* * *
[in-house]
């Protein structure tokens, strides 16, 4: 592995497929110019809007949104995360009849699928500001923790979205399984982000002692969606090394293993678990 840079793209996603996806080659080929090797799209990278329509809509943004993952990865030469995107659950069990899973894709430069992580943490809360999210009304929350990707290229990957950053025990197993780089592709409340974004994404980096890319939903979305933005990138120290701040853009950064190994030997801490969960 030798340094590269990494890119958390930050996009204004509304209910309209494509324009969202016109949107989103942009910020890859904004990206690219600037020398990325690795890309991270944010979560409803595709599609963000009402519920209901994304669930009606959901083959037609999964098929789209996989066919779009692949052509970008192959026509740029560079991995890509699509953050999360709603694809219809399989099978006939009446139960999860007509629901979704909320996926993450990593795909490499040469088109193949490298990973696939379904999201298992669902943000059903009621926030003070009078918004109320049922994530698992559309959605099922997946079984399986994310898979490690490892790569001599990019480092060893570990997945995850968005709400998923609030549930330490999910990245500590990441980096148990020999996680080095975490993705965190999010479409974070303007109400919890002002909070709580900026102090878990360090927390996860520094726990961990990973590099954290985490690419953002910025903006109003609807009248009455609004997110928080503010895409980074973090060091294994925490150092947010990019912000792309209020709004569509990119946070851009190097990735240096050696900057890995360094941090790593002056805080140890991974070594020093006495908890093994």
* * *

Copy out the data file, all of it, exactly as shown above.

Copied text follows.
[in-house]
């Protein structure tokens, strides 16, 4: 592995497929110019809007949104995360009849699928500001923790979205399984982000002692969606090394293993678990 840079793209996603996806080659080929090797799209990278329509809509943004993952990865030469995107659950069990899973894709430069992580943490809360999210009304929350990707290229990957950053025990197993780089592709409340974004994404980096890319939903979305933005990138120290701040853009950064190994030997801490969960 030798340094590269990494890119958390930050996009204004509304209910309209494509324009969202016109949107989103942009910020890859904004990206690219600037020398990325690795890309991270944010979560409803595709599609963000009402519920209901994304669930009606959901083959037609999964098929789209996989066919779009692949052509970008192959026509740029560079991995890509699509953050999360709603694809219809399989099978006939009446139960999860007509629901979704909320996926993450990593795909490499040469088109193949490298990973696939379904999201298992669902943000059903009621926030003070009078918004109320049922994530698992559309959605099922997946079984399986994310898979490690490892790569001599990019480092060893570990997945995850968005709400998923609030549930330490999910990245500590990441980096148990020999996680080095975490993705965190999010479409974070303007109400919890002002909070709580900026102090878990360090927390996860520094726990961990990973590099954290985490690419953002910025903006109003609807009248009455609004997110928080503010895409980074973090060091294994925490150092947010990019912000792309209020709004569509990119946070851009190097990735240096050696900057890995360094941090790593002056805080140890991974070594020093006495908890093994």